centrepiece of the European Union’s strategy for aviation safety. The Agency develops common

safety and environmental rules at European level. Also, it monitors the implementation

of standards through inspections in the Member States and provides the necessary technical

expertise, training and research. The Agency works hand in hand with the national authorities

which continue to carry out many operational tasks, such as certification of individual aircraft

or pilot licensing.

This document is published by EASA to inform the public of the general safety level in the field

of civil aviation. The Agency provides this review on an annual basis as required by Article

15(4) of Regulation (EC) No 216/2008 of the European Parliament and of the Council of

20 February 2008. Analysis of information received from oversight and enforcement activities

may be published separately.

1.2 Scope

This annual SafEty rEviEw presents statistics on European and worldwide civil aviation

safety. The statistics are grouped according to type of operation, for instance commercial air

transport, and aircraft category, such as aeroplanes, helicopters and gliders. The Agency

had access to accident and statistical information collected by the International Civil Aviation

Organisation (ICAO). States are required, according to ICAO Annex 13 ‘Aircraft accident and

incident investigation’, to report to ICAO information on accidents and serious incidents

to aircraft with a maximum certificated take-off mass (MTOM) over 2 250 kg. Therefore, most

statistics in this review concern aircraft above this mass. In addition to the ICAO data, a

request was made to the EASA Member States (EASA MS) to obtain light aircraft accident

data for the years 2006 – 2009. Furthermore, data on the operation of aircraft for commercial

air transport was obtained from both ICAO and the NLR Air Transport Safety Institute

(The Netherlands).

The annual SafEty rEviEw (ASR) is based on the data that were available to the Agency

on 23 March 2010. Any changes after that date are not included. Note: Much of the information

is based on initial data. That data is updated as results of investigations become available.

As investigations may take several years, data from previous years may need to be modified.

This leads to differences between data reported in this ASR when compared to that of

previous years.

In this review the terms ‘Europe’ and ‘EASA Member States’ are considered as the 27 EU

Member States plus Iceland, Liechtenstein, Norway and Switzerland. The region is assigned

based on the State of the Operator of the accident aircraft for commercial air transport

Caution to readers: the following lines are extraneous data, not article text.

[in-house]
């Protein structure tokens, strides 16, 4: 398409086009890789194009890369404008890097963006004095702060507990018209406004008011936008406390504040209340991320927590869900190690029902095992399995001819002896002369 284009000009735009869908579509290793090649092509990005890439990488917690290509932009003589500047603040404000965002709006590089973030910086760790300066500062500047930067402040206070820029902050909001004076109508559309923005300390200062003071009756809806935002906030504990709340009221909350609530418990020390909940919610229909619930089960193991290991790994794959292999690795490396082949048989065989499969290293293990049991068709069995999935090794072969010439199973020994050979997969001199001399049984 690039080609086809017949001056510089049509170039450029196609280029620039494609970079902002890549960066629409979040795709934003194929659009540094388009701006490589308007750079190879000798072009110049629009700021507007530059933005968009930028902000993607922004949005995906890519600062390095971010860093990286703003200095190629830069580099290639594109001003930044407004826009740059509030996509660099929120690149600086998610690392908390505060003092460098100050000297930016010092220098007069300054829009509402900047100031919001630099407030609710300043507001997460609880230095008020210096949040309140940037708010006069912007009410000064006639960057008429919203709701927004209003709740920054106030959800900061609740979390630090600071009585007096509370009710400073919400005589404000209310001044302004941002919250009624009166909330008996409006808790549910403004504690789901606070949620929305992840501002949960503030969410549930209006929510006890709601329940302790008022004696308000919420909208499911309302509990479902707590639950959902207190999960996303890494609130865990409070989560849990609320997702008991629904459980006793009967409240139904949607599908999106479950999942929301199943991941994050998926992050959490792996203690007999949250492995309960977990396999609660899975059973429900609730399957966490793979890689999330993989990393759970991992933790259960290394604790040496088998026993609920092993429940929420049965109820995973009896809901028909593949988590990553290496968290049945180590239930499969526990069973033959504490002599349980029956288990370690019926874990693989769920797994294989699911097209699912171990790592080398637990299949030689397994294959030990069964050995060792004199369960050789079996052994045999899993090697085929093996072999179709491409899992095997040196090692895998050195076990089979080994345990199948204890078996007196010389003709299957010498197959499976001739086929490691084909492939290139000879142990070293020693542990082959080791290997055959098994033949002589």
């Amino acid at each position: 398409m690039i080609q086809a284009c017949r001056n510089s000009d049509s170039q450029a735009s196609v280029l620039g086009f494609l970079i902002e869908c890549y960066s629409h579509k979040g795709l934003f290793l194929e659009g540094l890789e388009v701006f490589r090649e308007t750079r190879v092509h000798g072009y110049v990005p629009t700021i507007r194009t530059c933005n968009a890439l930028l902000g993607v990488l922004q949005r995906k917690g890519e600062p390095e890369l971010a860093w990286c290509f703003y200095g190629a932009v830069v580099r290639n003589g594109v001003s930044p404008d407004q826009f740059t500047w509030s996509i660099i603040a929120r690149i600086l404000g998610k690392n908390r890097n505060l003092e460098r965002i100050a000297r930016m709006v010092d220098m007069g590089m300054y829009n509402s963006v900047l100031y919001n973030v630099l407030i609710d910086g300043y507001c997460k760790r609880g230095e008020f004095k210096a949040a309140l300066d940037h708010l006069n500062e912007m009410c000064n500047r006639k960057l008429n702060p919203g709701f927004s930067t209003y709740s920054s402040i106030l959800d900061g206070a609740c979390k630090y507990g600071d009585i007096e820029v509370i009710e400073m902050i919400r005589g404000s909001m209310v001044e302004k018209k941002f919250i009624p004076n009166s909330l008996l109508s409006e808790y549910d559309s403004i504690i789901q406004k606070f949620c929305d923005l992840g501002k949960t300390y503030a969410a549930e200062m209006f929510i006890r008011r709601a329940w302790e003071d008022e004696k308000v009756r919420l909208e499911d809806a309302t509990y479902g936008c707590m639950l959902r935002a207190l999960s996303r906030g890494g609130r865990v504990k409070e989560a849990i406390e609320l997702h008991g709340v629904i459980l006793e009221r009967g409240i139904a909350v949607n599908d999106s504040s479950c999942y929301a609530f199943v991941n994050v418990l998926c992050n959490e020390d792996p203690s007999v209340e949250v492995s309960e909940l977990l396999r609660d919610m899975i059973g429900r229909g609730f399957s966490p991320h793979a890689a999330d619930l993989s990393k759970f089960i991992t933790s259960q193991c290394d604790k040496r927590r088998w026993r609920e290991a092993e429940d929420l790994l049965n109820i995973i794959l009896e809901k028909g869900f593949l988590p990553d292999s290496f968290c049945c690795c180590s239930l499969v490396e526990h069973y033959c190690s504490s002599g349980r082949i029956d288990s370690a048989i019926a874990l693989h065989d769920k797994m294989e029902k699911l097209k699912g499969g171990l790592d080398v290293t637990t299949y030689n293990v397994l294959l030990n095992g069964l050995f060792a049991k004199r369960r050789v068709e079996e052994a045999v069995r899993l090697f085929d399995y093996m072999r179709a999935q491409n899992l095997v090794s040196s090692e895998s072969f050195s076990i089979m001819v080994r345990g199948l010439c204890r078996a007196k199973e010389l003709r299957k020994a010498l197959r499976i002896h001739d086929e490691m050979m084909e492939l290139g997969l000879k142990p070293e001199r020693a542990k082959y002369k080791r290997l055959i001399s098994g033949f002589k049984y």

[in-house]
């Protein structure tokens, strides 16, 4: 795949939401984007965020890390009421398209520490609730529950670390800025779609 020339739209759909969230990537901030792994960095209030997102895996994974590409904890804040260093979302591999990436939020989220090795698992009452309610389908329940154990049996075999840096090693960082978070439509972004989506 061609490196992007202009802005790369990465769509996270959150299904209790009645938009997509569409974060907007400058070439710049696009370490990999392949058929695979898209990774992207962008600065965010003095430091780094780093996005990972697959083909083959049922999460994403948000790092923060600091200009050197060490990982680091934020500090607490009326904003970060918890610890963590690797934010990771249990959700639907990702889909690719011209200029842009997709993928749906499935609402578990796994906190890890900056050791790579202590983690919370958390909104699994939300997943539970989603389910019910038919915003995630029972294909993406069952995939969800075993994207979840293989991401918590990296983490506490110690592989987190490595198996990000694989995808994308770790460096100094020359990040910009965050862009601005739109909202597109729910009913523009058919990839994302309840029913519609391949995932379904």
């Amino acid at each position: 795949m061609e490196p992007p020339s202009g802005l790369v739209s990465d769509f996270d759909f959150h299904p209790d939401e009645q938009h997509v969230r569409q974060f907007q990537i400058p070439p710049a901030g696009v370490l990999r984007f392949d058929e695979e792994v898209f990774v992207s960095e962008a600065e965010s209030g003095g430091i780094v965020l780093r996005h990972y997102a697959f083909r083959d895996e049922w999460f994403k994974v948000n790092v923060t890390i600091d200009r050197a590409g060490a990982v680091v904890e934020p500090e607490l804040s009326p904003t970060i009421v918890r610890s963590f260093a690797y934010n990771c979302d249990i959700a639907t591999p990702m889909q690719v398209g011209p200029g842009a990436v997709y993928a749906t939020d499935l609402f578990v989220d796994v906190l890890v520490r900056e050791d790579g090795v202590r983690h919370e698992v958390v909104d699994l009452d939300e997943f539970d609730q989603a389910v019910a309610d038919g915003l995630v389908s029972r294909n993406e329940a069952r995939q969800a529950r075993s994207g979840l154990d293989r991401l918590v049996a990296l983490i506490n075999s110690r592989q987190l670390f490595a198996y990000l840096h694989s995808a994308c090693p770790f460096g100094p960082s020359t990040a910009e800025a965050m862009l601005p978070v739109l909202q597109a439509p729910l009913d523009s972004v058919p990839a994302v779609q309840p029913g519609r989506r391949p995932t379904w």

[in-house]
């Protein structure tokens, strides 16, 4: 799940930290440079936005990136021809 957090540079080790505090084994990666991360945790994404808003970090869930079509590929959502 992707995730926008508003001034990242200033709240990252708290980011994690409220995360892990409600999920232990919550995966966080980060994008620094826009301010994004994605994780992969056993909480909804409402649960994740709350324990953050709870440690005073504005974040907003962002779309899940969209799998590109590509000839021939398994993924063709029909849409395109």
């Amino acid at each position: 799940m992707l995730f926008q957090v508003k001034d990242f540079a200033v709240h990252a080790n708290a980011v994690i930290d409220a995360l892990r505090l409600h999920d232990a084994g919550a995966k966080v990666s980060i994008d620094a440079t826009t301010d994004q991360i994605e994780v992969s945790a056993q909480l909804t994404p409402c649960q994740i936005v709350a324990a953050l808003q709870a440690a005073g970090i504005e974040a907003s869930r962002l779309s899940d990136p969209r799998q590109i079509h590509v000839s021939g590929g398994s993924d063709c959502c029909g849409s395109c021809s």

operations. For all other operations, the region is assigned based on the State of Registry.

Within the statistics, special attention is given to fatal accidents. In general these accidents

are internationally well documented. Figures including non-fatal accident numbers are also

presented.


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EuropEan aviation SafEty agEncy

AnnuAl SAfety review 2009

1.3 Content of the report

Based on feedback received, some changes have been introduced in this Annual Safety review:

In Chapter 3, the statistics on commercial aviation are based on the State of the Operator

contrary to previous years, where they were based on the State of Registry. A new chapter

was added providing an initial view of data contained in the European Central Repository of

occurrences (ECR). The tabulation of accidents in the Appendix now also shows the related

accident categories.

Chapter 2 presents an overview of the historical development of aviation safety. Statistics

on commercial air transport operations are provided in Chapter 3. Chapter 4 provides data

on general aviation and aerial work. Chapter 5 covers light aircraft accidents in EASA MS.

Chapter 6 gives an initial review of the data in the European Central Repository of

occurrences. Finally, Chapter 7 provides an overview of aviation safety measures taken in

the different EASA Directorates.

An overview of used definitions and acronyms as well as extra information on the accident

categories can be found in Appendix 2: Definitions and acronyms.


2.0 Historical development

of aviation safety

Your safety is our mission. 11

Since 1945, ICAO has been publishing accident rates for accidents

involving passenger fatalities (excluding acts of unlawful interference

with civil aviation) for scheduled commercial transport operations.

The figures below are based on accident rates published in the

annual rEport of thE council of ICAO. The rates for the year

2009 are based on preliminary estimates.